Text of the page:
, Volume 35, Issue 7, pp 995-1001,
Open Access This content is freely available online to anyone, anywhere at any time.
Date: 29 Apr 2014

Diabetes and the brain: issues and unmet needs

Abstract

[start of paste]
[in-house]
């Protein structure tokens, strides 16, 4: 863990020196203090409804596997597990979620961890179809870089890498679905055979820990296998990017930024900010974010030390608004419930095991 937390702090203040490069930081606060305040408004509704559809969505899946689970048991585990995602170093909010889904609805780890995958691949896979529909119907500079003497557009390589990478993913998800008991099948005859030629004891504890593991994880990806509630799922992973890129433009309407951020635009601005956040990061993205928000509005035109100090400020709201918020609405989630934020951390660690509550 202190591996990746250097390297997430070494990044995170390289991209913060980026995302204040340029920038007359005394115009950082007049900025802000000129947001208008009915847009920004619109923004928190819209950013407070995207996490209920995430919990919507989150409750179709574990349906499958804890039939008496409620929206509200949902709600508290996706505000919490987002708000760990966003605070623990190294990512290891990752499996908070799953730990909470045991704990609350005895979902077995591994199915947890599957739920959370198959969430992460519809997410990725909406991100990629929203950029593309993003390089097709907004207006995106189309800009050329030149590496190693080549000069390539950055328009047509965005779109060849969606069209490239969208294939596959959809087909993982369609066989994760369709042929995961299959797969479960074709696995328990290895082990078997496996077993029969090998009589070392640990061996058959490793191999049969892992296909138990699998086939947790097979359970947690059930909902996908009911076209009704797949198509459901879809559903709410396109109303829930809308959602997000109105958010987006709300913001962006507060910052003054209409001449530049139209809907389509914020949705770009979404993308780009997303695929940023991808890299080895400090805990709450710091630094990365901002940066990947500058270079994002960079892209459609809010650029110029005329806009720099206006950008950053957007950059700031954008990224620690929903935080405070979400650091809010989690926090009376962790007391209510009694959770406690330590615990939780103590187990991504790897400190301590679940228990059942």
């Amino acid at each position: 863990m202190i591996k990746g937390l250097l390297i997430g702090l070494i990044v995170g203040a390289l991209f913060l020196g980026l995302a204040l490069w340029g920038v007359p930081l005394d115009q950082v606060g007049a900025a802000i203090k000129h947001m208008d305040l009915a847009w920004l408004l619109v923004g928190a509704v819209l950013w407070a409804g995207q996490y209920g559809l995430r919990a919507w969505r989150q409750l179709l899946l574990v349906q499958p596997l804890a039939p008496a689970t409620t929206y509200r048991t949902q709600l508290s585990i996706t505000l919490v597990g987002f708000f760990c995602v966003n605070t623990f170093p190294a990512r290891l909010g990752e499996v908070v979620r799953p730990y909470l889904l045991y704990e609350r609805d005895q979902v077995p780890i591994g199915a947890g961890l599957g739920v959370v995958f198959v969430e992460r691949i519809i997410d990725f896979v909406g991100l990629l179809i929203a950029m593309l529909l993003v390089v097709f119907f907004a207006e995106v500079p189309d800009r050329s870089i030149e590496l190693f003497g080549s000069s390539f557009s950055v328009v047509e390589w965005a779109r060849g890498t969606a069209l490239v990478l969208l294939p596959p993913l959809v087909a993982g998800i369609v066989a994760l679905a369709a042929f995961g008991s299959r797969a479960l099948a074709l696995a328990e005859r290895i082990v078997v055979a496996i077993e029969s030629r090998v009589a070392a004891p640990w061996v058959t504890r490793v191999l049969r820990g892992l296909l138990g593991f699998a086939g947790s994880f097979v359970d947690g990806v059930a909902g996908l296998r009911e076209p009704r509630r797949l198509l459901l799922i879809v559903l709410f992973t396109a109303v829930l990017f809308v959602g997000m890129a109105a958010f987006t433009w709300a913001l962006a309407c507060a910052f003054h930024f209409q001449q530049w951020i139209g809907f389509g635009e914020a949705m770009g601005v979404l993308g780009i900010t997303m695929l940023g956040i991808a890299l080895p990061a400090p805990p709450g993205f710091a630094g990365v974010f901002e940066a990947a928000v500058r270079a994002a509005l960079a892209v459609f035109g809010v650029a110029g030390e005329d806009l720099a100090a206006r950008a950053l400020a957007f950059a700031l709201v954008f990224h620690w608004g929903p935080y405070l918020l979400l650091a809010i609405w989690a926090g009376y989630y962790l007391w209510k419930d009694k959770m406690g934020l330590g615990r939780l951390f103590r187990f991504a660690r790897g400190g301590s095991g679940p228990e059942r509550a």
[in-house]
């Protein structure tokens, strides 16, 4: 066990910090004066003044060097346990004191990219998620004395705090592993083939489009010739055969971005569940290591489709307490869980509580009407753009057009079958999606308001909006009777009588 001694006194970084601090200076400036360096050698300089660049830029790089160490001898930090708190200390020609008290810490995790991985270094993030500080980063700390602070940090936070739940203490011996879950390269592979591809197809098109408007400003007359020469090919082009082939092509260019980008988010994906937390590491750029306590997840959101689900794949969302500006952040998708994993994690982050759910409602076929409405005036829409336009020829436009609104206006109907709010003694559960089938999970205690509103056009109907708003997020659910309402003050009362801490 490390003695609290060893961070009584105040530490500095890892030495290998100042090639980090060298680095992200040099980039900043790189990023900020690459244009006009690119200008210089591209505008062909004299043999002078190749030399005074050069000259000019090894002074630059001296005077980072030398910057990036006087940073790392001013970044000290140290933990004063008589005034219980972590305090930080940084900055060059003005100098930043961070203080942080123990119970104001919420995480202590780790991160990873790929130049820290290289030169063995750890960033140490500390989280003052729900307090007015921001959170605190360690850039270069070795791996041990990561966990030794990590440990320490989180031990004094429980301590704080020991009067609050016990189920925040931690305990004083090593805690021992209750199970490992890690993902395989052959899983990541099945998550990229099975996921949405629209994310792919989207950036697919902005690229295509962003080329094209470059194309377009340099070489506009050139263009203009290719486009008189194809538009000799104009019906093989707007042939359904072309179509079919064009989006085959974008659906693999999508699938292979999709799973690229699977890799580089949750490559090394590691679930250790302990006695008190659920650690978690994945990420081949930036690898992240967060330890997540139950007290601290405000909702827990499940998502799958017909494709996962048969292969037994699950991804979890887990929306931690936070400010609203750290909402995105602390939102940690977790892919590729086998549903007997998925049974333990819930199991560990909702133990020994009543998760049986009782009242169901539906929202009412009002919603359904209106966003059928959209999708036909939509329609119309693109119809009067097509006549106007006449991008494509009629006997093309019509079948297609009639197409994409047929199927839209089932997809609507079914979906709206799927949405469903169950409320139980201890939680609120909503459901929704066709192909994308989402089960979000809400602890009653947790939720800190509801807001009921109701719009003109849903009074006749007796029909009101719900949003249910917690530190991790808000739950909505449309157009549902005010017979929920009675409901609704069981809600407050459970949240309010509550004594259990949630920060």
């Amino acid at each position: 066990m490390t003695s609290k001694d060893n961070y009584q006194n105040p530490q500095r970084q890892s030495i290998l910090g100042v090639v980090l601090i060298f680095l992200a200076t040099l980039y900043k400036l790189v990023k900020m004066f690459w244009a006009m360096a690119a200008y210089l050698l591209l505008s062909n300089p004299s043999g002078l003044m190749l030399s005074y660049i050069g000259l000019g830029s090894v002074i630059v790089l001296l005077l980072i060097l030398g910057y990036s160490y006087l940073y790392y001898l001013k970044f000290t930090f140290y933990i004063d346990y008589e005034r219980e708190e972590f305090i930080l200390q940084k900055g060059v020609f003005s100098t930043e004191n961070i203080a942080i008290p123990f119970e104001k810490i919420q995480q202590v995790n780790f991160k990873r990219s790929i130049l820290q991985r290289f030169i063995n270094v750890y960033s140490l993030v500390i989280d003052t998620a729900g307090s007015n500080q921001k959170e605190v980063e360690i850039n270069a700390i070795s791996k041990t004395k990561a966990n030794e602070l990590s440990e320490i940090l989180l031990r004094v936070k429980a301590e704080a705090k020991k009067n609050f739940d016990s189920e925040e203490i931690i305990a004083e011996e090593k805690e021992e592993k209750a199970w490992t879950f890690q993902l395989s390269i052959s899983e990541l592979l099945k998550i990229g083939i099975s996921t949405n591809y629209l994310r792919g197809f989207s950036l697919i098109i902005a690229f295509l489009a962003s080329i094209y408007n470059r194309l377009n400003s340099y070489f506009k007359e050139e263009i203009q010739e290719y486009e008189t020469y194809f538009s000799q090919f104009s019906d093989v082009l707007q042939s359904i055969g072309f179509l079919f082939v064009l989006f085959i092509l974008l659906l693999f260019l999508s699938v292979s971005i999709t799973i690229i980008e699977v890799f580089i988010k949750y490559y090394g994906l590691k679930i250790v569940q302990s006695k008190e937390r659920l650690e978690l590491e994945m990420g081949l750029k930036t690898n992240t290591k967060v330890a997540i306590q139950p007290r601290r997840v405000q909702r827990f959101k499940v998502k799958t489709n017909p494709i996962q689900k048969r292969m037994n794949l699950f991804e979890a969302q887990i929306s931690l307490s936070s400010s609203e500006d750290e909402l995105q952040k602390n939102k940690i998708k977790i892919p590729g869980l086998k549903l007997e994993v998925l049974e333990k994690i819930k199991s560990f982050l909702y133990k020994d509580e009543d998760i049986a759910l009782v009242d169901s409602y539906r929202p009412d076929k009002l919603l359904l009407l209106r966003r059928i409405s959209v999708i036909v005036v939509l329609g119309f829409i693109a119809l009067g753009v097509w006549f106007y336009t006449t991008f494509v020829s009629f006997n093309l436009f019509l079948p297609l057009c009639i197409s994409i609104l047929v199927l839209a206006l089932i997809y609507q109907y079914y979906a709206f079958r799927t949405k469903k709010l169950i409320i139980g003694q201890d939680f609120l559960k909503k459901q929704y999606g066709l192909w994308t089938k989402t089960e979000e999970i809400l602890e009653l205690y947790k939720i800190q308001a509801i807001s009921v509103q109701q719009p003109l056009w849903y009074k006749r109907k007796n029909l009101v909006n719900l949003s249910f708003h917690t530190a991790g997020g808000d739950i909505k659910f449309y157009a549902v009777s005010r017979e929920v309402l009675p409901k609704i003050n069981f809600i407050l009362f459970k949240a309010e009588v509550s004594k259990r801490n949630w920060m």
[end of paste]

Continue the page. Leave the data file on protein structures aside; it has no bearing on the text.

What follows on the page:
Diabetes mellitus (DM) is associated with an increased risk of mild cognitive impairment, dementia and stroke. The association between DM and dementia appears to be stronger for vascular cognitive impairment than for Alzheimer’s disease, suggesting cerebrovascular disease may be an important factor in cognitive impairment in DM. Although the exact mechanisms by which DM affects the brain remain unclear, changes to brain vasculature, disturbances of cerebral insulin signaling, insulin resistance, glucose toxicity, oxidative stress, accumulation of advanced glycation end products, hypoglycemic episodes, and alterations in amyloid metabolism may all be involved. Cognitive impairment and dementia associated with DM may also be mediated via vascular risk factors, in particular brain ischemia, the occurrence of which can have an additive or synergistic effect with concomitant neurodegenerative processes. To date, no drug has been approved for the treatment of vascular dementia and there are no specific pharmacological treatments for preventing or reducing cognitive decline in patients with DM. Most focus has been on tighter management of vascular risk factors, although evidence of reduced cognitive decline through reducing blood pressure, lipid-lowering or tighter glycemic control is inconclusive. Tailored, multimodal therapies may be required to reduce the risk of cognitive dysfunction and decline in patients with DM. The use of pleiotropic drugs with multimodal mechanisms of action (e.g., cerebrolysin, Actovegin) may have a role in the treatment of cognitive dysfunction and their use may warrant further investigation in diabetic populations.